Janice Ross used to think she knew everything there was to know about Macon.
After all, she’s lived in the area since she was 2, and her job as assistant to Bibb County Commission Chairman Sam Hart gives her insight into a wide range of community activities.
Then Ross joined the Leadership Macon Class of 2010.
“I found out I didn’t know anything at all,” Ross said.
Leadership Macon was launched in 1979 by the Greater Macon Chamber of Commerce, Charles Jay and Bob Hatcher to create new leaders who could contribute to the city and county.
Since then, more than 700 people have gone through the program, said Lynn Farmer, the program’s director. Those members get educated not just in the challenges Macon faces but also in its successes.
“The idea of the program is to introduce participants into the strengths and weaknesses of the community,” Farmer said. “We talk about what these individuals have to offer and emphasize taking ownership in the community -- solving the problems that we face as opposed to just complaining about them.”
Some of the program’s alumni over the years include Mayor Robert Reichert, former U.S. Rep. Jim Marshall, the late state Sen. Robert Brown and various business, civic and community leaders.
After an initial retreat in late January, class members meet monthly to discuss a wide range of topics that include local government, housing, poverty, race relations and others. And the conversation isn’t just focused on a particular topic, but how that topic may touch other aspects of the community.
“We talk about poverty and its impact on (education), crime, housing,” Farmer said. “During the past year, we talked about the (special purpose local option sales tax) and how it would impact the community.”
During the year, the class comes up with a project designed to help the community, such as playgrounds, a disc golf course at Lake Tobesofkee or a community center.
“We’ve challenged the classes to leave a legacy that will let Middle Georgia know they were there,” Farmer said.
Ross said the various sessions opened her eyes to aspects of the city she had never considered, none more so than a trip through the Lynmore Estates neighborhood in south Macon.
“We were in the bus and we came to a corner where the house was just dilapidated,” said Ross, who now serves on Leadership Macon’s board. “We saw these two girls who were 2 and 4 with blond, curly hair who were in the yard by themselves. They started to wave at us, and it just broke my heart.”
Ross said the group came up with the idea of building a community center for the neighborhood, and she was put in charge of fundraising, even though she had no experience with that.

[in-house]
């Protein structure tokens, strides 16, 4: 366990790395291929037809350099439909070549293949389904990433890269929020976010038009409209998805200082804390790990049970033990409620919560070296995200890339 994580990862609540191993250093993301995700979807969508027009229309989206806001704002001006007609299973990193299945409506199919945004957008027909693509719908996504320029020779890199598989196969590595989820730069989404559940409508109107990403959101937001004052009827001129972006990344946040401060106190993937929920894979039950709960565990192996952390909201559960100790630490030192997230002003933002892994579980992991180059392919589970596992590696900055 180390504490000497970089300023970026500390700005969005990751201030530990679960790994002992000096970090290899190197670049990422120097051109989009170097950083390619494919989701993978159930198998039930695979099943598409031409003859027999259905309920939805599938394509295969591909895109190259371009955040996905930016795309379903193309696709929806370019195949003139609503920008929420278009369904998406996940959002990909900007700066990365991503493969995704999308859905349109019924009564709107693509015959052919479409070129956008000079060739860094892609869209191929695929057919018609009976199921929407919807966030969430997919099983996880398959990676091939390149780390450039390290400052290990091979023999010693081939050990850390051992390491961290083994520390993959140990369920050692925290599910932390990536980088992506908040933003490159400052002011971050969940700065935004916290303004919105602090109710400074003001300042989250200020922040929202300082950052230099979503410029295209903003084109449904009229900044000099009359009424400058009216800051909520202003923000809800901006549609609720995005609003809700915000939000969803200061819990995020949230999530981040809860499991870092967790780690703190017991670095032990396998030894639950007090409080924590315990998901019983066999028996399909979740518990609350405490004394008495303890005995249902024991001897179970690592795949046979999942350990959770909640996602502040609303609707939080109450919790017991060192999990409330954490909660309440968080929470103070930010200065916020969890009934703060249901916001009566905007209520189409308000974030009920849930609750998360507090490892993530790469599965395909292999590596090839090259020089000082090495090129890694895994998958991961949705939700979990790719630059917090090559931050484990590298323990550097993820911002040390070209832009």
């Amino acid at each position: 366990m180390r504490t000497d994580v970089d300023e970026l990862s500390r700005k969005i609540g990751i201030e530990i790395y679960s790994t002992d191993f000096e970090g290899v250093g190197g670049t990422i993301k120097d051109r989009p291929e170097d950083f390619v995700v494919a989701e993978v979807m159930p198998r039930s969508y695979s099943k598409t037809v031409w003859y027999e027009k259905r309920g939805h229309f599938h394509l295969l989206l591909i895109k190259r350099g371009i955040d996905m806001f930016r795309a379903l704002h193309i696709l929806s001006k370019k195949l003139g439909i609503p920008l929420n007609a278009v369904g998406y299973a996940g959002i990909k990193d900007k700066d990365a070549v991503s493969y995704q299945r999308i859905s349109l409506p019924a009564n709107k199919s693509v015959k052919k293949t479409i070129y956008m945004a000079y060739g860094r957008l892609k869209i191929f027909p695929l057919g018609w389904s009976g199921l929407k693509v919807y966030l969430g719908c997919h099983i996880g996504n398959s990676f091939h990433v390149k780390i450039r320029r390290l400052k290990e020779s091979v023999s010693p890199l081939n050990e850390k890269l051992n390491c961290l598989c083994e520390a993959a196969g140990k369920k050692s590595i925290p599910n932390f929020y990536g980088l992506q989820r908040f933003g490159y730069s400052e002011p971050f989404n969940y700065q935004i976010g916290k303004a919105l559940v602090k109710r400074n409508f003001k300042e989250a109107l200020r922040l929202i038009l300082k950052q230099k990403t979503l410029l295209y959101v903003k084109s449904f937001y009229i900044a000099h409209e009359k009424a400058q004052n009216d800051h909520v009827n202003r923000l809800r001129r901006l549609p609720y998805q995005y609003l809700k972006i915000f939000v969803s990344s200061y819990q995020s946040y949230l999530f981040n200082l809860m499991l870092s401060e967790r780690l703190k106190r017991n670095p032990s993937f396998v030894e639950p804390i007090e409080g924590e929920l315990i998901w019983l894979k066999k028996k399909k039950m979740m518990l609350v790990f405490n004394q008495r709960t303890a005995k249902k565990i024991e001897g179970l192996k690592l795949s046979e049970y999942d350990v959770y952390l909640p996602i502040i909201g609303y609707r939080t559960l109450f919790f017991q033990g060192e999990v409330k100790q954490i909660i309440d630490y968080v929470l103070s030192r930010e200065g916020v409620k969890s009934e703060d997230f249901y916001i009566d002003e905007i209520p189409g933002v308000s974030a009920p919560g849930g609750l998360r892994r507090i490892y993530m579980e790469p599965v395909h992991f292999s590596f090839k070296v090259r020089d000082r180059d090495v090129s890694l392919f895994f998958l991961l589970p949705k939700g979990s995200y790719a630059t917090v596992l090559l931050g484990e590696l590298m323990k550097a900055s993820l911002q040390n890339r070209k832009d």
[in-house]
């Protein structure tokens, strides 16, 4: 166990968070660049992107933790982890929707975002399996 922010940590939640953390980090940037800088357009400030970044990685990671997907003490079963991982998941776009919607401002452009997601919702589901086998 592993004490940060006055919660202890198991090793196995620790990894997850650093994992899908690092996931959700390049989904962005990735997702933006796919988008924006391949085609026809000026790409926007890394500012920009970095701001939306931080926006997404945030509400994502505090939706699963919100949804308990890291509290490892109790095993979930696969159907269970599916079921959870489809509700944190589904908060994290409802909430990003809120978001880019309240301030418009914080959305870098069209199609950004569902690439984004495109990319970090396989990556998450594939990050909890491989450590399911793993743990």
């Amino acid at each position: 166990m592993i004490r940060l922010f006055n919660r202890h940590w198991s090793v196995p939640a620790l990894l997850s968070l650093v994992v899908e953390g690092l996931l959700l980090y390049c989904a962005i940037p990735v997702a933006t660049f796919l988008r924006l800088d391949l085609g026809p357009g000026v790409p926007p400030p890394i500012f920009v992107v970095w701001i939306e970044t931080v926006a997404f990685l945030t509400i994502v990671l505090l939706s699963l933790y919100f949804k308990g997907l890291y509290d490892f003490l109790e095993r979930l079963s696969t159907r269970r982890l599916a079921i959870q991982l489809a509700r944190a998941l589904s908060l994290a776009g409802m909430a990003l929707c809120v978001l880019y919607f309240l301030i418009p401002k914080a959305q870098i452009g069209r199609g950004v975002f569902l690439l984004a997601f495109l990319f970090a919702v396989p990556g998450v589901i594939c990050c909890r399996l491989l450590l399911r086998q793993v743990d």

However, Ross and the rest of the class were able to raise $97,000 in cash donations and in-kind funding to get the center built. Thanks to a grant from the John S. and James L. Knight Foundation, the class was able to buy appliances for the center and still leave $9,000 to the next Leadership Macon class, which decided to raise money to build a playground adjacent to the center. That opened in November.
Jason Downey, a local attorney who was part of the most recent class, grew up in Charleston, W.V., and wanted to attend Leadership Macon to learn more about the city.
“This was a way to learn more about every facet of the community,” said Downey, whose law partner, Morris Carr, has been accepted for the Class of 2012 on Downey’s recommendation. “It’s a way to make a community impact that could last a lifetime. It makes Macon, Middle Georgia and even the state a better place to live.”
Downey said the program gave him more insight into race relations than he ever had -- how problems started and where relations are heading.
“That was probably the biggest eye-opener.”
Downey said he hopes to use what he learned in Leadership Macon to serve the community, either in elected office or by working with a community organization.
Farmer said candidates for each class are nominated and have to fill out a questionnaire, then go through an interview process before they are selected. About 42 candidates are chosen each year, Farmer said.
Two of the members of the Class of 2012 are Bibb County District Attorney Greg Winters and former Macon City Council candidate Danny Glover.
Winters said that through his position, he sees a broad sampling of people in the city and county, but through the narrow lens of a criminal case. He said he hopes the Leadership Macon experience will allow him to see more than one side of a story.
“It’s about meeting folks and spending time with them,” he said. “It’s a chance to look at the community and see what the issues are, and how we can move the community forward. ... Everything I’ve heard about the program has been rave reviews.”
Glover, who was selected to be the new chairman of the Bibb County Democratic Party earlier this week, said he was nominated by state Rep. Nikki Randall, D-Macon, a member of the Class of 1998.
“She told me it was a great program that will give me the skills to help move Macon forward,” he said. “You work with different people from all walks of life.”
Glover said he plans to take another shot at elected office in the future and thinks the learning process acquired from Leadership Macon will help him in that goal.
“It makes you better and more engaged for public service,” Glover said. “You can’t add value to the city if you don’t have the skills. It’s the value that counts, not how much experience you have. This will give me skills I didn’t have in the previous election.”
To contact writer Phillip Ramati, call 744-4334.